Sunday, 21 September 2008

European Jingoism  


It is a rather curious fact that, whereas the European Union, seems to inspire anything but loyalty from its inhabitants (particularly the British), the Ryder Cup manages to inspire the sort of European jingoism that even the ultra-nationalistic USA will struggle to match.

For a sport often (understandably) labelled elitist, what is it that gives it the pull to bring about what the EU has failed to do? The answer is simply that it is Europe vs. the United States and, whether it is through envy of America's position as the only superpower, anger over its foreign policy and environmental record or a feeling of ethical or cultural superiority (or just plain xenophobia), we do love to beat the USA, even if it means admitting that we're European.

It has helped that Europe has won the last three Ryder Cup tournaments, and that they have held it since 1999; with the Olympics aside, Britain has had very little sporting success and, in order to claim some, have quickly signed up as Europeans, if only for the length of the tournament.

Is this hypocrisy healthy? Indeed, is it even healthy to have this level of jingoism directed towards a nation that shares many of its values and culture with our own, arguably more than we do with many of the countries represented in the European Ryder Cup team.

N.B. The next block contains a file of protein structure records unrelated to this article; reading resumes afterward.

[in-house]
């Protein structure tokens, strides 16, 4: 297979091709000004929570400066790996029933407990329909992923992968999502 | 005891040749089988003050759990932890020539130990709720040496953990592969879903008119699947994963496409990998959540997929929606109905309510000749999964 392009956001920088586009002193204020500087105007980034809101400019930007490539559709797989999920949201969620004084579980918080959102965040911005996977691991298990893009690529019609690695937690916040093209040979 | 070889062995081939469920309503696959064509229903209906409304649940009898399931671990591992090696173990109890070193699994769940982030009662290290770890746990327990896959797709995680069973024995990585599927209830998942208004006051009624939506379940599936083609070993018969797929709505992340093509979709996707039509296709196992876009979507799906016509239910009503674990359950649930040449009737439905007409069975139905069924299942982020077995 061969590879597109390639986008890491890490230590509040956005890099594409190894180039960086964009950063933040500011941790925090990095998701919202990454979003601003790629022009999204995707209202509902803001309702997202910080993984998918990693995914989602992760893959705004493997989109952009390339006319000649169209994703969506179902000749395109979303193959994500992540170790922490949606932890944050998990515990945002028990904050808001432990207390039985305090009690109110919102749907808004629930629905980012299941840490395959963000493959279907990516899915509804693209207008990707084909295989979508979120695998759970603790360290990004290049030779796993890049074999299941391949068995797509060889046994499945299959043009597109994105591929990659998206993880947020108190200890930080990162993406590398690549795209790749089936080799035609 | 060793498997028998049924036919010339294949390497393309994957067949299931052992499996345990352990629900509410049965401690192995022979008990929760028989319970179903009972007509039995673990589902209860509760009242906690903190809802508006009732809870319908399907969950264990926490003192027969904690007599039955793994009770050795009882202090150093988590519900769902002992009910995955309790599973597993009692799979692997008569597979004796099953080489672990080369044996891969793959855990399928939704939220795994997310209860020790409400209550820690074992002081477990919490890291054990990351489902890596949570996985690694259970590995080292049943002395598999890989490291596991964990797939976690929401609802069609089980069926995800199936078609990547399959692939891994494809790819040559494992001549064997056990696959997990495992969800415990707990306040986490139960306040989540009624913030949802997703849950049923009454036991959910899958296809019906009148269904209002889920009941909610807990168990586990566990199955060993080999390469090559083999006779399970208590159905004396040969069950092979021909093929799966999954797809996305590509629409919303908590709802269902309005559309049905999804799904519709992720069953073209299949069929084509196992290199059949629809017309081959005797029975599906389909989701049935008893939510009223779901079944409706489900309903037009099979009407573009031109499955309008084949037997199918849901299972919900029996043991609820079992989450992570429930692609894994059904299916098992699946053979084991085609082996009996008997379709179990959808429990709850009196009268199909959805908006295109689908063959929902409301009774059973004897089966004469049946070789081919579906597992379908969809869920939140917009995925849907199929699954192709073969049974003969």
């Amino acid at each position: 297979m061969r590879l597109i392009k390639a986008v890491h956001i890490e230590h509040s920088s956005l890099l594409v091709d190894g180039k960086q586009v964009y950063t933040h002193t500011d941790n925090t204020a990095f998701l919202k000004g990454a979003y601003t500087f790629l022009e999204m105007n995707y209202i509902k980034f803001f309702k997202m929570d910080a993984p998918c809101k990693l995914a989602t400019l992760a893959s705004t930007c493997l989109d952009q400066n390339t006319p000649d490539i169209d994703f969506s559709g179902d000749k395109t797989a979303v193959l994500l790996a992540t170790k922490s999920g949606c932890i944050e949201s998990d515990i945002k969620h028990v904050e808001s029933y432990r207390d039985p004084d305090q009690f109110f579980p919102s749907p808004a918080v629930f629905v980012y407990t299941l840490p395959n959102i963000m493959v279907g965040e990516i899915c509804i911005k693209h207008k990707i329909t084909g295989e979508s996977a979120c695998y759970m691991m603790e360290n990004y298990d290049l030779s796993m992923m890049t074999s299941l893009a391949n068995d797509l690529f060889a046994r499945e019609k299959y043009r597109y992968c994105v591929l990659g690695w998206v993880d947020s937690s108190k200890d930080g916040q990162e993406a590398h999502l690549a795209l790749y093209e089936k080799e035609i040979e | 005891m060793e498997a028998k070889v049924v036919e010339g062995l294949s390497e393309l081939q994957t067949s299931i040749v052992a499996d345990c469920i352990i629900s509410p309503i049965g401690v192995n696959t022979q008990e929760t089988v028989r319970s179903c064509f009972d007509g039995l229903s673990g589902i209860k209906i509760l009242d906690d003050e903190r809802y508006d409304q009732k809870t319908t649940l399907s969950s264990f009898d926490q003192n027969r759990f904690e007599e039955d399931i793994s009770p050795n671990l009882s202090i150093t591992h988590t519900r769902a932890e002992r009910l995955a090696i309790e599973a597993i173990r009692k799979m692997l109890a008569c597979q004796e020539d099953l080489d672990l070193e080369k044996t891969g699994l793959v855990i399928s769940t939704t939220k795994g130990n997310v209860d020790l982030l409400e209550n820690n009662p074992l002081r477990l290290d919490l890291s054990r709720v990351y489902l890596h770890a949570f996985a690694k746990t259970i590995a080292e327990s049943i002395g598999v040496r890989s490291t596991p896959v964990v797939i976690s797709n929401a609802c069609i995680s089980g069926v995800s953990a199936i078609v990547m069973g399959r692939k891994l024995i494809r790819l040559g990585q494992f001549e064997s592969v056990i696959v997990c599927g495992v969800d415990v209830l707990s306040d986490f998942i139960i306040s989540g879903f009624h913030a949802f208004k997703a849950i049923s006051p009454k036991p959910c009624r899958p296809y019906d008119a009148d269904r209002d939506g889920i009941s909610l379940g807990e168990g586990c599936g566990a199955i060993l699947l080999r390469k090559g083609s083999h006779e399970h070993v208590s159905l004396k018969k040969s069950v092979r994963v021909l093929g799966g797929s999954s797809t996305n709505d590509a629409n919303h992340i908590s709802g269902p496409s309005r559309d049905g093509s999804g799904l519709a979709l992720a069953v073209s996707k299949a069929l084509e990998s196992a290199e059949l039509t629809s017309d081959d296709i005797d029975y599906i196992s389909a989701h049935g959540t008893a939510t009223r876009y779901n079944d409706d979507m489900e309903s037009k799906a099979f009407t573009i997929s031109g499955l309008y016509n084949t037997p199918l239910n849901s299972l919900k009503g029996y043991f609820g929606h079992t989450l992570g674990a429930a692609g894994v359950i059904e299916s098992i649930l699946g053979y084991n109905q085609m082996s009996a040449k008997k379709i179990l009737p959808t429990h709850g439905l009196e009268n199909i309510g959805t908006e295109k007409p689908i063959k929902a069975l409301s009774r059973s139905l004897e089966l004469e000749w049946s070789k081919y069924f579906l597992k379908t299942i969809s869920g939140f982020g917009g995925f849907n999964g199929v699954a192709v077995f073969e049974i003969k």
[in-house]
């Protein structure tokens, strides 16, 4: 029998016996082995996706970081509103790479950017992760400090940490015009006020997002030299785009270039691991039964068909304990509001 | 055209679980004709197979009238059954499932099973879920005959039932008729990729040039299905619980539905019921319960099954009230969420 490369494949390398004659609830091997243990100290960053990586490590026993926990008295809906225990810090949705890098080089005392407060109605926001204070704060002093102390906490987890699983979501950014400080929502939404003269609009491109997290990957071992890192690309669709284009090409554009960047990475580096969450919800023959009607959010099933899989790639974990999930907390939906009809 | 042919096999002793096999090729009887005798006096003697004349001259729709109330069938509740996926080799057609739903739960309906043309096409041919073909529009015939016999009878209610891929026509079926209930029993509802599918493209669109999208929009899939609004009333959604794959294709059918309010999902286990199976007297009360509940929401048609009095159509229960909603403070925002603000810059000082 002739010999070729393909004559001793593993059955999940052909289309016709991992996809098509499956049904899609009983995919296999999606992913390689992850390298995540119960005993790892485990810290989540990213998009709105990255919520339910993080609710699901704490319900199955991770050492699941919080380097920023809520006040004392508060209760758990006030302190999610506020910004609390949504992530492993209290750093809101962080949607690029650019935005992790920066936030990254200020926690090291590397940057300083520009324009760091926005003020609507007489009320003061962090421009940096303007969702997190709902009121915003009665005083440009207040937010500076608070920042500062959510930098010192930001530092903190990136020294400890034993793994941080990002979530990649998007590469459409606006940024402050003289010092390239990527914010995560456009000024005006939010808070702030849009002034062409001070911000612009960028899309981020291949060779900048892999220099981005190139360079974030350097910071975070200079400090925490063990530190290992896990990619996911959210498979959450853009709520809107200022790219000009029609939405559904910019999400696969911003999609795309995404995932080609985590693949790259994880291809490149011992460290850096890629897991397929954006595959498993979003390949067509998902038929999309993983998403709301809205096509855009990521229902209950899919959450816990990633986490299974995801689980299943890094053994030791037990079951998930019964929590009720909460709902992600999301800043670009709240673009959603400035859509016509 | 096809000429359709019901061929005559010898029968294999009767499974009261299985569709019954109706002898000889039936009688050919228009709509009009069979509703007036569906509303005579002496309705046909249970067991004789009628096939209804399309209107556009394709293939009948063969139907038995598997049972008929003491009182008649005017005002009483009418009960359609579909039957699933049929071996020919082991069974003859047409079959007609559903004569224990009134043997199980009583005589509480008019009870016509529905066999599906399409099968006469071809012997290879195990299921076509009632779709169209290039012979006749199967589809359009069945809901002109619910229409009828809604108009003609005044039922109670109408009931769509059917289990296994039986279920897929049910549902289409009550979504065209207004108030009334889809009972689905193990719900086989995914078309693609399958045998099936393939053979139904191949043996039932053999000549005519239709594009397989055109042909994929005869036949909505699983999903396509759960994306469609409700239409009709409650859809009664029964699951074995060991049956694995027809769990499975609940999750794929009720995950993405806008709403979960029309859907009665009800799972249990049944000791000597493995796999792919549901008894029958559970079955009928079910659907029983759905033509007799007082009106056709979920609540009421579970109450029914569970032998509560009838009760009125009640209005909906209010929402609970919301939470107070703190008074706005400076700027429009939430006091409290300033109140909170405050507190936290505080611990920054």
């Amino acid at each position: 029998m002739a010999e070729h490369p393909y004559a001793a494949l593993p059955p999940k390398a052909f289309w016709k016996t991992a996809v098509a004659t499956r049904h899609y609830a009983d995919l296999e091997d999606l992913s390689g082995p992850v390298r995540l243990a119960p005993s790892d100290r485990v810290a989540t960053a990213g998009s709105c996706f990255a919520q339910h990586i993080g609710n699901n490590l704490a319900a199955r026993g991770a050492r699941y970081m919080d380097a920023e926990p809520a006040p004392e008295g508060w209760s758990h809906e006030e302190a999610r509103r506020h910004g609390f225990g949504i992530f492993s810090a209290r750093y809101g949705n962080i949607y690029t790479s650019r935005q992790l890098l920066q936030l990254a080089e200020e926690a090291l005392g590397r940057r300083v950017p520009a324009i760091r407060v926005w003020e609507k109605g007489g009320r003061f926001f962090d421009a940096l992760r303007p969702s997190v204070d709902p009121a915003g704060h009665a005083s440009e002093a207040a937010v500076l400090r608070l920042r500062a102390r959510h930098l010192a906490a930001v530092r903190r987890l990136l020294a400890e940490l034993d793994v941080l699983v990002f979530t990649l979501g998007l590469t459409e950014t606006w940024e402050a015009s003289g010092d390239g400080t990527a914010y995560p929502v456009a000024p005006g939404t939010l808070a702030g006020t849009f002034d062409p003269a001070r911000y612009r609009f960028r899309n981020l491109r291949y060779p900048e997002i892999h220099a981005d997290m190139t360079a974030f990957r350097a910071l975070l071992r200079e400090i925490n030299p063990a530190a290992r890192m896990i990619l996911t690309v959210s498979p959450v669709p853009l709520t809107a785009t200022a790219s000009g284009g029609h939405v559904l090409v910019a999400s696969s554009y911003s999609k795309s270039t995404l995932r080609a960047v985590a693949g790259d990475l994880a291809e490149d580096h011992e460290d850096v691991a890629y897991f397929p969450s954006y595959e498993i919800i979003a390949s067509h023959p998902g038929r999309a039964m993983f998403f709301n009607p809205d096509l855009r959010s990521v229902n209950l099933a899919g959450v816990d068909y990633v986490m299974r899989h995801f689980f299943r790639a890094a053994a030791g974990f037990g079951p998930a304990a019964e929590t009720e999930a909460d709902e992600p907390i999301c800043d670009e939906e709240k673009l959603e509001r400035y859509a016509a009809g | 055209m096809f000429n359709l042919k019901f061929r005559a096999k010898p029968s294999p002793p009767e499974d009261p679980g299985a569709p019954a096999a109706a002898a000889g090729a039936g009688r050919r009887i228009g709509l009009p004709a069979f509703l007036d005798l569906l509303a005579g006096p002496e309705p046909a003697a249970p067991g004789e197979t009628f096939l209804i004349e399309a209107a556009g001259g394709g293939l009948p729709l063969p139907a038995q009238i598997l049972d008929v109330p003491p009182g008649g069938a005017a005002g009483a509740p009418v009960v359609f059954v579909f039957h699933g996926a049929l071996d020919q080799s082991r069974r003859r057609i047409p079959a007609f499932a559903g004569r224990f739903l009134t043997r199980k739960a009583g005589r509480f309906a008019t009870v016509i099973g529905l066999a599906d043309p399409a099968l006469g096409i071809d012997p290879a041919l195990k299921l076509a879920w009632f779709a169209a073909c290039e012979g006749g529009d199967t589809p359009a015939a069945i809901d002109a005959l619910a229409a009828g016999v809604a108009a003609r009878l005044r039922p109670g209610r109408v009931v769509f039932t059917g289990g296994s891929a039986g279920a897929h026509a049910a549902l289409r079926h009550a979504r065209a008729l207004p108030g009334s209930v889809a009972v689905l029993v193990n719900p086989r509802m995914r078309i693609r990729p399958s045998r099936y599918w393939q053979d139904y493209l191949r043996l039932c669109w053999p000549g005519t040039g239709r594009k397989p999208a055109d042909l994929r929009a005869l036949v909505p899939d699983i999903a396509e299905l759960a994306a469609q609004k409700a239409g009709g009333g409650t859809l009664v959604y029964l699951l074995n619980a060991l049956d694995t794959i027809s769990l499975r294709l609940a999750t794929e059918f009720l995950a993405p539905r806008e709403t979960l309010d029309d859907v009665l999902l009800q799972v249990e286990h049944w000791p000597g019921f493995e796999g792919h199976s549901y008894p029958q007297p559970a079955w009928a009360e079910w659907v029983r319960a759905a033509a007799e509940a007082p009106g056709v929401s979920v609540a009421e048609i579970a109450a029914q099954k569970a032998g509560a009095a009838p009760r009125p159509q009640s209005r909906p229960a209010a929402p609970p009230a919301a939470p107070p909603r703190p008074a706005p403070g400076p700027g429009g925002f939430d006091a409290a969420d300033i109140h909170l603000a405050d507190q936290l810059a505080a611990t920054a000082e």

However hypocritical it may be to embrace Europe for a golf tournament, it does at least demonstrate the fact that European countries have to stand together in order to compete in this era of globalisation.

Equally, the world has changed away from the secular, liberal systems that created the European Union in the first place. China has demonstrated the success of patriotic capitalism, combining the sort of unquestioning loyalty and work ethic of fundamentalism with the economic success of capitalism.

The US has shifted towards a combination of nationalism and religion in an attempt to give its people the sort of motivation to succeed. With its history of being the definitive capitalistic state and its political system as a republic ensuring that there is a leader to look to, even to worship, it too can manage to mix capitalism with fundamentalism.

Other Asian countries such as Japan and South Korea are just as nationalistic. Indeed, as much as the West has been proclaiming the merits of democracy and urging other, less democratic, countries to join the club, the real change has been towards this new form of jingoistic capitalism.

For the European Union to be able to compete with the USA and China it would need to adopt the same level of nationalism. Due to its nature and the fact that, in countries like the UK, nationalism prevents its people from even accepting the EU and its currency, it seems difficult to believe that this could ever be possible. However, what the Ryder Cup has shown that, when a common goal is at hand Europeans, including the British can unite. Whether they can manage to do this all the time may be irrelevant, provided that in key issues like the single currency and the constitution, Europeans can manage to agree for a change.

Europe will never be a nationalistic state at the same level of China and the USA. There is too much history, too many disparate cultures for that. However, we should embrace this part of ourselves even more than the Americans and the Chinese have embraced fundamentalist capitalism. It was through the United Nations and the European Union that the countries managed to unite against fundamentalism, and to move away from the nationalism that caused two world wars.